By the time of the hearings, Roberts, whose sentence ends on April 26, 2020, will have been paroled to a halfway house and could be released three months later for good behavior. Vent, whose scheduled release date is February 9, 2023, is scheduled to be paroled in August 2019.

According to a state database, Frese is scheduled to be released on June 12, 2050. Pease is scheduled to be released on June 13, 2042.

The four have contended since trial that they are innocent and Oberly’s Alaska Innocence Project and the Tanana Chiefs Conference have been working for their release.

Supporters say Holmes’ written statement and Wallace’s file prove what they believed all along: That there was a rush to judgment speeded by racial bias. Frese, Pease, Roberts and Vent were convicted in separate trials, despite the testimony of alibi witnesses and lack of DNA evidence and other physical evidence linking them to the crime.

The convictions rested on two confessions, later recanted, that were obtained by police using a controversial interrogation method; and on testimony from a witness who identified the four men as being involved in another robbery that evening, although the witness had been drinking and he saw the robbery from 550 feet away in the dark. He recanted, but later said he stood by his testimony.

On September 25, 2013, based on Holmes’ statement, the Alaska Innocence Project asked the court for a new trial for Frese, Pease, Roberts and Vent. Among those calling for an outside review of the case at the time: Sen. Mark Begich, Fairbanks Mayor John Eberhart, the Tanana Chiefs Conference and the Alaska Federation of Natives. The court ordered the state attorney general’s office to review the case.

RELATED: New Hope for the ‘Fairbanks Four’

On February 27, 2014, the Alaska Innocence Project learned that six months before it obtained Holmes’ statement, a California corrections officer in whom Holmes had confided passed information about their conversation on to the Fairbanks Police Department, but police didn’t look into it. Laren Zager, the police chief at the time, told reporters that the information wasn’t regarded as cause for a new investigation.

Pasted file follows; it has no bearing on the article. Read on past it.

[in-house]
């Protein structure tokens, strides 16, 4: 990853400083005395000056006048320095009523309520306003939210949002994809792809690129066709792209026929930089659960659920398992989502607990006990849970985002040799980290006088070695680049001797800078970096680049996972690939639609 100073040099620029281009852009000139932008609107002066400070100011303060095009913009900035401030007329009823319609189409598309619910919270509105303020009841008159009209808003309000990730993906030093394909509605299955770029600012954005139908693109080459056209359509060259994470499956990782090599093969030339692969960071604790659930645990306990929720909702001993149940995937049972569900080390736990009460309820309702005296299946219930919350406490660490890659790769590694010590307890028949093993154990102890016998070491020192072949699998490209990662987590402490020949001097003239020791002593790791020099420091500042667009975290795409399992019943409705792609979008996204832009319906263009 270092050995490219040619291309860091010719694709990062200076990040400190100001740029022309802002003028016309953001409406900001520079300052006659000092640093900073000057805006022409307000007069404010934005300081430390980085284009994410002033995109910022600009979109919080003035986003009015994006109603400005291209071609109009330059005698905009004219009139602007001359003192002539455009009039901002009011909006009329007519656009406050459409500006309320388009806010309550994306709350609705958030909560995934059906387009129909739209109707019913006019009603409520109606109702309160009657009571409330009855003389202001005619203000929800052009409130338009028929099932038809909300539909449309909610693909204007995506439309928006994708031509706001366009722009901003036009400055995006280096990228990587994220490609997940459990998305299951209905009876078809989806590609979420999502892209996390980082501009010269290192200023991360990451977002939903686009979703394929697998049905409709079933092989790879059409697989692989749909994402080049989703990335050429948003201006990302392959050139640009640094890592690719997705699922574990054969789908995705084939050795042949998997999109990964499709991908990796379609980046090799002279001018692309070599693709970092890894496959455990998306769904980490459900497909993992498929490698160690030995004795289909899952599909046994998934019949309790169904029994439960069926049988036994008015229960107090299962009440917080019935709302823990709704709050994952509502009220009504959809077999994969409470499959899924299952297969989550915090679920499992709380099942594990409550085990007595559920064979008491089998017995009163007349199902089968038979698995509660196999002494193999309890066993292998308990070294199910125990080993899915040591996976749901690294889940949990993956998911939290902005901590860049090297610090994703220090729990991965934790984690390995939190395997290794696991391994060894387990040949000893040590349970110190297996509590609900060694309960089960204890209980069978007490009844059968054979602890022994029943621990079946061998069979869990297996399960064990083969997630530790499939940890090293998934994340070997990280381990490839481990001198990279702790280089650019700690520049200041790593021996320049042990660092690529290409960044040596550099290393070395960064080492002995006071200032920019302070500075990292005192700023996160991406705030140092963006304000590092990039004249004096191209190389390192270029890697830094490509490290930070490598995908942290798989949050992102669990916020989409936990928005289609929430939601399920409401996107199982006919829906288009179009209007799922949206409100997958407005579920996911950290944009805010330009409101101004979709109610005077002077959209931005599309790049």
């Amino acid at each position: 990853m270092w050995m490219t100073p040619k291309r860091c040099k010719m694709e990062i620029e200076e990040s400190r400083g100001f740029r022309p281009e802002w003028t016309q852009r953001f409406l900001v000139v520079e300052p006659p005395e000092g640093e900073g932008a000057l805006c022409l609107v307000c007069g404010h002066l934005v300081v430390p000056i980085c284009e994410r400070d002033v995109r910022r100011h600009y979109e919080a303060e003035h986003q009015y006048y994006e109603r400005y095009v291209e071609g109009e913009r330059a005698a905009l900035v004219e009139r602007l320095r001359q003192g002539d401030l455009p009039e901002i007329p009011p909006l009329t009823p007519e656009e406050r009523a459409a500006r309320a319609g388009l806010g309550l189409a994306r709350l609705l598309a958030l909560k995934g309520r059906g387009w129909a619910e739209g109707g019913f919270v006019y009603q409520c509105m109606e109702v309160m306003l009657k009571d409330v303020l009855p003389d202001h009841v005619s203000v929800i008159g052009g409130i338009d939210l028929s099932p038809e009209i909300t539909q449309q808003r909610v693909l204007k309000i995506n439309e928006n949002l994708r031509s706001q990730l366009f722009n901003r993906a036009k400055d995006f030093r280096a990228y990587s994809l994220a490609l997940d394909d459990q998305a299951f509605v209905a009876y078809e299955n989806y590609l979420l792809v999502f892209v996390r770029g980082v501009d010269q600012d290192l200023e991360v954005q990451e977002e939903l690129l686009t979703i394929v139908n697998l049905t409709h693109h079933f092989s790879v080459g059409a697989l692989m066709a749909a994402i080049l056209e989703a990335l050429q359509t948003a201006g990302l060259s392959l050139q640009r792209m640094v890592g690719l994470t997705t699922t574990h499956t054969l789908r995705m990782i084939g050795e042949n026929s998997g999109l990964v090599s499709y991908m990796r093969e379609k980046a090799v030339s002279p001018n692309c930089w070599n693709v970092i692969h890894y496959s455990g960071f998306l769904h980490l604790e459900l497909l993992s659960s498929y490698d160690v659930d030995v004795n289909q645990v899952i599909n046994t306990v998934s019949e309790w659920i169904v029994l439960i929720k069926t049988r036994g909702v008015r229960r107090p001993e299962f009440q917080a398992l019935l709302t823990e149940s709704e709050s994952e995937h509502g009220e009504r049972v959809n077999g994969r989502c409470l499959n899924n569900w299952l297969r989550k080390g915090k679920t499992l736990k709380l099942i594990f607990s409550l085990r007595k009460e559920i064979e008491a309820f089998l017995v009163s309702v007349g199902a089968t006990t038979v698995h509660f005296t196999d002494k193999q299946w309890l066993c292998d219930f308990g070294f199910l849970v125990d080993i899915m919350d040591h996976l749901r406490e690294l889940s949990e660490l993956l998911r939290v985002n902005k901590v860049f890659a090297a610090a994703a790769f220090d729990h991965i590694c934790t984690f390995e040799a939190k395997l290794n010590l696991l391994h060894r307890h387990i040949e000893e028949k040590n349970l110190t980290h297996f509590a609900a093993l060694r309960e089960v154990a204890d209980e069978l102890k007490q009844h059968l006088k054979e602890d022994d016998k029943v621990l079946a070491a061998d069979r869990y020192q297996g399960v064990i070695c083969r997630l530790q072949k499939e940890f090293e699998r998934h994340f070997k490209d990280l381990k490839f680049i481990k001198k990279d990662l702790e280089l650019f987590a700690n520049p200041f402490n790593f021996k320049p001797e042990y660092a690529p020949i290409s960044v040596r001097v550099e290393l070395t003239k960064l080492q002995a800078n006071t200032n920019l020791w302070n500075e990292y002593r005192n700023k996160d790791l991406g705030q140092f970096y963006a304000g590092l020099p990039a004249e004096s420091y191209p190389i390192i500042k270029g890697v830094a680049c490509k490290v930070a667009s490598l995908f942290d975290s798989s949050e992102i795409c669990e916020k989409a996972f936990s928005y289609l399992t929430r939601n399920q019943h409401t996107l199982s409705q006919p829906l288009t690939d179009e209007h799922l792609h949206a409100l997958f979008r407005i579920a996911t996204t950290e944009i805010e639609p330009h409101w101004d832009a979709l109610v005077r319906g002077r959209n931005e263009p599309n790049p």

RELATED: Fairbanks Four Hoping New Evidence Leads to Overturned Conviction

In May 2014, special prosecutor Adrienne Bachman reported in her review that a hearing should be held on the four’s claims of innocence, but she discounted Holmes’ statement, saying it was based on hearsay – others in the car said Wallace assaulted Hartman, but Holmes didn’t see the assault, she wrote.

RELATED: Assistant A.G. Doesn’t Oppose Evidentiary Hearing in Fairbanks Four Case

In addition, “A central witness to Holmes' [murder] convictions was Jason Wallace, the man Holmes now accuses of being the real killer of John Hartman,” implying that Holmes has motivation for stating that Wallace was responsible for Hartman’s death.

But Joseph Torquato, the corrections officer in whom Holmes confided about Hartman’s death, told investigators Holmes initially didn’t want to come forward with the information. “But he was supposed to be a Christian,” Torquato told investigators. “So I told him, if you’re a Christian, don’t ruin your own testimony, right? You gotta come forward.”